Guests at an Imperial Palace garden party last week were shocked when novice Japanese lawmaker Taro Yamamoto handed Emperor Akihito a letter about Fukushima. The gesture, which happened while the emperor and his wife were greeting a line of guests, is considered both impolite and inappropriate. While there is no specific law against what the outspoken actor-turned-lawmaker did, it has attracted criticism from both ends of the ideological spectrum and left the general public unsure how to react.

Japanese washi paper, ink and brush letter for the emperor, lawmaker ignores unspoken Japanese tradition, Empress Michiko, Taro Yamamoto, lawmaker hands the emperor a letter, Emperor Akihito, letter for the emperor about Fukushima,

After waiting his turn to be greeted, Yamamoto handed over the letter to the 79-year-old emperor, who did not appear to be shocked by the act, and even took a few moments to talk with the young lawmaker. Empress Michiko was more apprehensive, tugging on her husband’s arm, trying to end the conversation. The message was written on folded “washi” paper with ink and brush, which the chief steward, who was standing next to Akihito, grabbed as soon as the emperor turned to him.

Even 70 years after Akihito’s father, Emperor Hirohito, renounced his divinity following Japan’s defeat in WWII and became a symbol of the state, it shows that there are still many sensitive issues surrounding the emperor’s position. Many conservatives still consider the emperor and his family divine, and still believe a commoner should not even talk to him. Despite these beliefs, emperor Akihito does meet ordinary people, which includes those in disaster-hit areas of northern Japan.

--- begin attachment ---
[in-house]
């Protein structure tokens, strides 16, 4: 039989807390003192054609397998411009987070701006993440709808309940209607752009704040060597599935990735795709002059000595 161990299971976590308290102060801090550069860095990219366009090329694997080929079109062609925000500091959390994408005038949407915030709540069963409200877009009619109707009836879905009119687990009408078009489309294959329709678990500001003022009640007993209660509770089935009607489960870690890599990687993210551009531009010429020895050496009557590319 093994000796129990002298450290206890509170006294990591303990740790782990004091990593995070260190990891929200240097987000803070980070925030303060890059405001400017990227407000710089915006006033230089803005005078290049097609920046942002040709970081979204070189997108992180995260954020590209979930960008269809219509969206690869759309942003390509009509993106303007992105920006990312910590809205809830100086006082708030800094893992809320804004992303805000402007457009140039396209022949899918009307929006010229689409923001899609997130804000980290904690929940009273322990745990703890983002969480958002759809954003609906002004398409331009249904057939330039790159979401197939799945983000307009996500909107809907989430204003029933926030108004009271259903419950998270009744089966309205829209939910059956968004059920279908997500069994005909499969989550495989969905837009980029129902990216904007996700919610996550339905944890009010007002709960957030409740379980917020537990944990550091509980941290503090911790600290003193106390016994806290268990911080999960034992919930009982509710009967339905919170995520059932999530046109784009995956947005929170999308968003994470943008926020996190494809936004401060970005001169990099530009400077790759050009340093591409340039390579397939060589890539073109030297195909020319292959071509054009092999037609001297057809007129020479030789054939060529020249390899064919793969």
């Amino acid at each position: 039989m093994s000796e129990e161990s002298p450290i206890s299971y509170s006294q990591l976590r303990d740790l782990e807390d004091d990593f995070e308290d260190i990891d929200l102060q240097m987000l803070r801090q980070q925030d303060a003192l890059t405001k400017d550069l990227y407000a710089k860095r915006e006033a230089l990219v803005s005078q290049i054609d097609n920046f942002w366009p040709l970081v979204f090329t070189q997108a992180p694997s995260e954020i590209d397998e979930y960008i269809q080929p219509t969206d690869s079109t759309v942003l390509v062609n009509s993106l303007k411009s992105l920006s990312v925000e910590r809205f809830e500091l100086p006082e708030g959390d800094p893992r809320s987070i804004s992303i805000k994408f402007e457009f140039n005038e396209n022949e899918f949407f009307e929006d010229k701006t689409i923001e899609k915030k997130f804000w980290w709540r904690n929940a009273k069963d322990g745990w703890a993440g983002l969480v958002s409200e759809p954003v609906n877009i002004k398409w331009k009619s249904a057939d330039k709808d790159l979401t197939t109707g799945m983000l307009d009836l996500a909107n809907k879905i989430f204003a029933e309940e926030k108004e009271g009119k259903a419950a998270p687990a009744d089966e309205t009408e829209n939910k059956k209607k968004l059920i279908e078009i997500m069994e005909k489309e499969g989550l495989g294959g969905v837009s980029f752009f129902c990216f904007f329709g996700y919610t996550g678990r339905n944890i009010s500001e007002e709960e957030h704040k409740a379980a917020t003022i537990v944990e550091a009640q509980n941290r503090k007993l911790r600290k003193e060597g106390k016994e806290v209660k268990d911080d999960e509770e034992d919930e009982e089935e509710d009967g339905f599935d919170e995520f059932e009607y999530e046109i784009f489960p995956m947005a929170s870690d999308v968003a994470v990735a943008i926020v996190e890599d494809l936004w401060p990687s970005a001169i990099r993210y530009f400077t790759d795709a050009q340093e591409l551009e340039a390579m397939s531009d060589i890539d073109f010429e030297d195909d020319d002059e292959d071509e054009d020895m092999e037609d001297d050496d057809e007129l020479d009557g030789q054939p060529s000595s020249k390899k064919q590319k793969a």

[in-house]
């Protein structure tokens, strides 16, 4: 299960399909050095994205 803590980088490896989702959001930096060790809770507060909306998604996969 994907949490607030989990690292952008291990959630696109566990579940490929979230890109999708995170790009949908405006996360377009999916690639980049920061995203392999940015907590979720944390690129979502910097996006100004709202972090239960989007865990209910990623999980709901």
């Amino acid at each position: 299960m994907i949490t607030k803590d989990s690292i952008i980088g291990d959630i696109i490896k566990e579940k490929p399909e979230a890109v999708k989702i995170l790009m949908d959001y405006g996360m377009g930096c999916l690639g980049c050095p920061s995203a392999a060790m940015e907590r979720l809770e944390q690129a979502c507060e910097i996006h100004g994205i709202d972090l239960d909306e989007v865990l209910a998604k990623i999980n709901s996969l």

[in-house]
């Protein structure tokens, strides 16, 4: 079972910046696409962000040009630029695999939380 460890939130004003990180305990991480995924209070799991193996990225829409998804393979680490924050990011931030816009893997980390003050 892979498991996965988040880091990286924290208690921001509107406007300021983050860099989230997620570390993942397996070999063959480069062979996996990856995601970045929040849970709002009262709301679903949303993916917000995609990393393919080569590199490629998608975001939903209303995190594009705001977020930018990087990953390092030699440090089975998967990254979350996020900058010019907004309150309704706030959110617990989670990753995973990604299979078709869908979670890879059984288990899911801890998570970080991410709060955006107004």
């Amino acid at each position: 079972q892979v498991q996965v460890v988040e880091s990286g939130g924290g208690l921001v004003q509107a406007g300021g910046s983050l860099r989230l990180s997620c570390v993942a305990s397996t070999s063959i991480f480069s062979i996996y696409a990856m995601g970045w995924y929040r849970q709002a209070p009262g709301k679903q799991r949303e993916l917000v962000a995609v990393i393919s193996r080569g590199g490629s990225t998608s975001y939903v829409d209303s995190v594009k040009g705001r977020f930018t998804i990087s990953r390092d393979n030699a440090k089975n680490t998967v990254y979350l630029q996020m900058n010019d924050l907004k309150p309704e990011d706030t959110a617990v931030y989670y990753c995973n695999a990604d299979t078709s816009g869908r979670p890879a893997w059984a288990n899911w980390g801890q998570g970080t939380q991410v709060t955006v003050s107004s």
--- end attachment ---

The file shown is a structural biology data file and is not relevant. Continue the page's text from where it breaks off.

An upper house committee is currently discussing whether to discipline Yamamoto and a decision is expected this week. The 38-year-old lawmaker, who was elected in July as an independent, has apologized for troubling the emperor but rejected calls to step down. He is also an anti-nuclear activist,  which motivated him to make an appeal to the emperor about the crisis in Fukushima and its possible health impact on residents and workers cleaning up the power plant.

Neither Yamamoto nor the palace has released the letter’s contents but if they sought the emperor’s assistance, he may have violated a law requiring cabinet approval for such requests. At a news conference on Tuesday, the lawmaker said, “I just wanted the emperor to know the reality. I was frustrated by not being able to achieve any of my campaign promises yet.”

Via The Guardian

Images by tyfnMIKI Yoshihito (´・ω・)